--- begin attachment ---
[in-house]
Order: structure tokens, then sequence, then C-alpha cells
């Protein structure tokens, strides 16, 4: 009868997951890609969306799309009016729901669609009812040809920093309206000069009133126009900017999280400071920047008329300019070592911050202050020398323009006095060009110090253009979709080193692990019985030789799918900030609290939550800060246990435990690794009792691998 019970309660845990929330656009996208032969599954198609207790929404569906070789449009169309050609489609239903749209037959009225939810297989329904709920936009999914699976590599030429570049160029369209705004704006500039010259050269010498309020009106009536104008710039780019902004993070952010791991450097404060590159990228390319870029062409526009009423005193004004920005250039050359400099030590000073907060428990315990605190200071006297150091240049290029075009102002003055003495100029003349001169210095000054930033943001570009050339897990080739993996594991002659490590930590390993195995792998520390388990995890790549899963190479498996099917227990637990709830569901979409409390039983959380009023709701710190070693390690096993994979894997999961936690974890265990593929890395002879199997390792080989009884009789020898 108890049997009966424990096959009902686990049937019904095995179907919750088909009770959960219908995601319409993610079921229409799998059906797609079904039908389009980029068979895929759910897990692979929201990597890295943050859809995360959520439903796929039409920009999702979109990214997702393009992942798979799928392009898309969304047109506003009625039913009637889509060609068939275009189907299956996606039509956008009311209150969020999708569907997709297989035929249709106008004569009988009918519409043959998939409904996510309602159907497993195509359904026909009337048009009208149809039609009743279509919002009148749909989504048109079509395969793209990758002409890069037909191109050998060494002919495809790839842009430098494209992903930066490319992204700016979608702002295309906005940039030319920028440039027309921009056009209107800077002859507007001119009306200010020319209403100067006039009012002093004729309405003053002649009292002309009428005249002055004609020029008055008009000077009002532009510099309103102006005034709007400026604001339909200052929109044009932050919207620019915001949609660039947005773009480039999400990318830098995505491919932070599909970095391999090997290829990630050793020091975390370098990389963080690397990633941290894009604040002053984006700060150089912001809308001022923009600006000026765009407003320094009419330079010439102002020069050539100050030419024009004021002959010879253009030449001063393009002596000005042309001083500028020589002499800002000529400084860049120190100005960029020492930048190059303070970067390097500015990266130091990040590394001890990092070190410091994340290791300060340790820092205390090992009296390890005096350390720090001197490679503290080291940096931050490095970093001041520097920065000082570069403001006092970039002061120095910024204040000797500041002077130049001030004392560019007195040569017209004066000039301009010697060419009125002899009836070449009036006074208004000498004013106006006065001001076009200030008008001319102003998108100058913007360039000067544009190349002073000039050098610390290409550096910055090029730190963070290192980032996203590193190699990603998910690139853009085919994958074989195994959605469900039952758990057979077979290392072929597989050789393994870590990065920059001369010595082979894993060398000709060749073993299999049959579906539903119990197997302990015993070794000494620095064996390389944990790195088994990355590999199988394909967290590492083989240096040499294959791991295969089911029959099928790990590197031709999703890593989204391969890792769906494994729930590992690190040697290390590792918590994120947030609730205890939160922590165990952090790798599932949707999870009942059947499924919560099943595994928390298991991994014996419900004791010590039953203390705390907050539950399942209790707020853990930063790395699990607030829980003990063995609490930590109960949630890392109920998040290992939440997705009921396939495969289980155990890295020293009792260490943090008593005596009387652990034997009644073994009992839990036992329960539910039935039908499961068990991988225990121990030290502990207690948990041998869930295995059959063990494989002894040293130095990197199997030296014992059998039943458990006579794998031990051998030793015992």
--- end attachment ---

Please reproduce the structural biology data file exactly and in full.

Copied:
[in-house]
Order: structure tokens, then sequence, then C-alpha cells
């Protein structure tokens, strides 16, 4: 009868997951890609969306799309009016729901669609009812040809920093309206000069009133126009900017999280400071920047008329300019070592911050202050020398323009006095060009110090253009979709080193692990019985030789799918900030609290939550800060246990435990690794009792691998 019970309660845990929330656009996208032969599954198609207790929404569906070789449009169309050609489609239903749209037959009225939810297989329904709920936009999914699976590599030429570049160029369209705004704006500039010259050269010498309020009106009536104008710039780019902004993070952010791991450097404060590159990228390319870029062409526009009423005193004004920005250039050359400099030590000073907060428990315990605190200071006297150091240049290029075009102002003055003495100029003349001169210095000054930033943001570009050339897990080739993996594991002659490590930590390993195995792998520390388990995890790549899963190479498996099917227990637990709830569901979409409390039983959380009023709701710190070693390690096993994979894997999961936690974890265990593929890395002879199997390792080989009884009789020898 108890049997009966424990096959009902686990049937019904095995179907919750088909009770959960219908995601319409993610079921229409799998059906797609079904039908389009980029068979895929759910897990692979929201990597890295943050859809995360959520439903796929039409920009999702979109990214997702393009992942798979799928392009898309969304047109506003009625039913009637889509060609068939275009189907299956996606039509956008009311209150969020999708569907997709297989035929249709106008004569009988009918519409043959998939409904996510309602159907497993195509359904026909009337048009009208149809039609009743279509919002009148749909989504048109079509395969793209990758002409890069037909191109050998060494002919495809790839842009430098494209992903930066490319992204700016979608702002295309906005940039030319920028440039027309921009056009209107800077002859507007001119009306200010020319209403100067006039009012002093004729309405003053002649009292002309009428005249002055004609020029008055008009000077009002532009510099309103102006005034709007400026604001339909200052929109044009932050919207620019915001949609660039947005773009480039999400990318830098995505491919932070599909970095391999090997290829990630050793020091975390370098990389963080690397990633941290894009604040002053984006700060150089912001809308001022923009600006000026765009407003320094009419330079010439102002020069050539100050030419024009004021002959010879253009030449001063393009002596000005042309001083500028020589002499800002000529400084860049120190100005960029020492930048190059303070970067390097500015990266130091990040590394001890990092070190410091994340290791300060340790820092205390090992009296390890005096350390720090001197490679503290080291940096931050490095970093001041520097920065000082570069403001006092970039002061120095910024204040000797500041002077130049001030004392560019007195040569017209004066000039301009010697060419009125002899009836070449009036006074208004000498004013106006006065001001076009200030008008001319102003998108100058913007360039000067544009190349002073000039050098610390290409550096910055090029730190963070290192980032996203590193190699990603998910690139853009085919994958074989195994959605469900039952758990057979077979290392072929597989050789393994870590990065920059001369010595082979894993060398000709060749073993299999049959579906539903119990197997302990015993070794000494620095064996390389944990790195088994990355590999199988394909967290590492083989240096040499294959791991295969089911029959099928790990590197031709999703890593989204391969890792769906494994729930590992690190040697290390590792918590994120947030609730205890939160922590165990952090790798599932949707999870009942059947499924919560099943595994928390298991991994014996419900004791010590039953203390705390907050539950399942209790707020853990930063790395699990607030829980003990063995609490930590109960949630890392109920998040290992939440997705009921396939495969289980155990890295020293009792260490943090008593005596009387652990034997009644073994009992839990036992329960539910039935039908499961068990991988225990121990030290502990207690948990041998869930295995059959063990494989002894040293130095990197199997030296014992059998039943458990006579794998031990051998030793015992």